I also think, with whisky in particular, it takes so much time, money, and talent to make it the competition is a bit controlled by these factors – more so than most other spirits given the extensive aging times. There are certainly a lot of brands out there – but there are also plenty of consumers to go around. Unlike an unaged spirit (like vodka, a silver tequila or gin who can triple their production in 2 weeks or less if need be) and at the end of they day – everyone has to wait years to drink the whisky that’s being made today. So it really effects the growth timeline for a whisky brand and the culture. A bit humbling if you think about it.
Thanks for being so supportive of this blog, G-LO!
Oh good Lord! After the Forsyths visit post I thought I couldn’t get any more jealous of you. This incredible tour is tax deductible for you, right? Unbelievable! I’m literally GREEN, girl. I so long to go – but if I do they will not be pulling out the Tun 1401. WOW.
…I’m kinda speechless right now. What a great post and what awesome fun.
[…] Now you know you’re a #WhiskyBadAss when you show up to an event with your own malting floor! David Stewart and team, you guys are my heroes. (If you missed it, check out my earlier post of my visit to this distillery HERE) […]
[…] and memorable visit with David Steward at the Balvenie distillery (see my post on that visit HERE). Photo (c) The Whisky Woman […]
Thanks for your optimistic stories about whisky.
I visited Balvenie in the early eighties, your story (& pictures) brought back some memories!
About the generosity and openness of the industry, this is I think, also based on the nature of the Scottish people in general: down to earth, very communicative, hospitable and humerous, especially if a dram is within reach!
Springbank is a distellery where they do also everything in house.
If you ever have a chance and like to do that is visiting the Edradour distillery, I am told the oldest/smaller one, very artisan although now owned by a big name with their own ideas about production and marketing.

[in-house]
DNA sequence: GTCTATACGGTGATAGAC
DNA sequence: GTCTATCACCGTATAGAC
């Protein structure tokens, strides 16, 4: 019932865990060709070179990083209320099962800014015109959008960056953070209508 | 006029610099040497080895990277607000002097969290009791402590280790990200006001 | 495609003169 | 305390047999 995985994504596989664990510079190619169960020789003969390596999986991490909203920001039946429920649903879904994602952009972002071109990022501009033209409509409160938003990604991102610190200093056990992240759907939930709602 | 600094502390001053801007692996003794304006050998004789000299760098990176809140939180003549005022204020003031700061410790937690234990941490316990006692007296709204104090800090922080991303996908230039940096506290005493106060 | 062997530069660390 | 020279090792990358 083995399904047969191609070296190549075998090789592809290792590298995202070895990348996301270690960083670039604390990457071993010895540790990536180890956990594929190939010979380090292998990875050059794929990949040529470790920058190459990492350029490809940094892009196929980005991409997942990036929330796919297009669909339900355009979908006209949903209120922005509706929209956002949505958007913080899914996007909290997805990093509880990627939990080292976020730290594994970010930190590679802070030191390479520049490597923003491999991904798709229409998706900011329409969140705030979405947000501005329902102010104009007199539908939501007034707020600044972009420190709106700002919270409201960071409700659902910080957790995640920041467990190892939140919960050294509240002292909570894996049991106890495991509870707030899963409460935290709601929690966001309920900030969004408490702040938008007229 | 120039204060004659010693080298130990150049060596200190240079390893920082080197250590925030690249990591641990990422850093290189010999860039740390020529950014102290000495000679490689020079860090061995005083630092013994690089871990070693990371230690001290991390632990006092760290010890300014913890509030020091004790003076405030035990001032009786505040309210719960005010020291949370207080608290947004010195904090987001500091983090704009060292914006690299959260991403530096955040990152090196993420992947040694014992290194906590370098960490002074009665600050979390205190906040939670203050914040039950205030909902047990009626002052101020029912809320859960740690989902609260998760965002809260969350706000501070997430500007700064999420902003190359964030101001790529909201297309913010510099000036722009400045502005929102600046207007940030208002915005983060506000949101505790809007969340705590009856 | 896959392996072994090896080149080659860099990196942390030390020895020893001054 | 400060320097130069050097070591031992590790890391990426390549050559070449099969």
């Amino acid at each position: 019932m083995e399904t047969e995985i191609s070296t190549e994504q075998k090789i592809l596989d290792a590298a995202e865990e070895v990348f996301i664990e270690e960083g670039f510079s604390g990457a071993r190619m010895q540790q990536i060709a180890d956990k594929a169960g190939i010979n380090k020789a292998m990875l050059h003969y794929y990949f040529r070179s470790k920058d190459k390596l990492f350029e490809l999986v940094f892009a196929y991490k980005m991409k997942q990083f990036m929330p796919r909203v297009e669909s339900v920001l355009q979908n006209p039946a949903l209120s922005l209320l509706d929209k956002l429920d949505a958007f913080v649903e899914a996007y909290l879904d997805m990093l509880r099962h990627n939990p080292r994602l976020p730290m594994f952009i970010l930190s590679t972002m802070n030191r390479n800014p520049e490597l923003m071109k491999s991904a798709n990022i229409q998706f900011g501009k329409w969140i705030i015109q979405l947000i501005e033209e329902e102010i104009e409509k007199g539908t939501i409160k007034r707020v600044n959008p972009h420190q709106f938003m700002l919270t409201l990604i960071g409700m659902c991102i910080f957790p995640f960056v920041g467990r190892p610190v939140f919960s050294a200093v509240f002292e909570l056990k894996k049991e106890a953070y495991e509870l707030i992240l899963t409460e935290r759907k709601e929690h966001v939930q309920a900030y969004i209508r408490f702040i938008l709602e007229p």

Springbank is in fact the ONLY distillery to malt 100% of their barley.
Thanks for your comment! That’s interesting to know!
You know, I never thought about whiskey makers not malting their own barley. I thought one of the unique characters of Scotch was that the malt was dried with peat fires/smoke, giving it the smokey quality. If its not the case that they each have their unique malt drying process, how is that smokey flavour imparted, and how do they make it different from other distilleries if they’re all using the same malt source? Thanks!
The maltsters make it to the distillery specification
David Mair is a good man… my October 2011 tour was most enjoyable… your photos are brilliant.
Thanks so much Jack. Cheers!
Enjoyed your Balvenie blog! Just started my own whisky appreciation blog and WordPress encouraged me to search fo other like-minded souls – you were the first I found. So I shall be following yours with interest.
Will your whisky be available in the UK? Just come back from Scotland – didn’t get to Balvenie but did manage Edradour, Blair Athol, Dalwhinnie and Tullibardine. A distillery visit is always a pleasure.
All the best to you!
Thanks so much for the comment and HUGE CONGRATS to you for starting your blog! That’s exciting! I’ll be sure to follow back! Some other great one’s are the It’s Just The Booze Dancing blog, The Coopered Tot blog (<Josh is also super connected with tons of amazing whisky bloggers around the world), and also the What Taste’s Good blog!
Brenne is currently not available in the UK but it’s something we’re working on and looking at for the future! I’ll be sure to make announcements here on this blog should that day occur!
Thanks for your support and keep blogging – it’s really fun and the whisky blogging community is truly the best!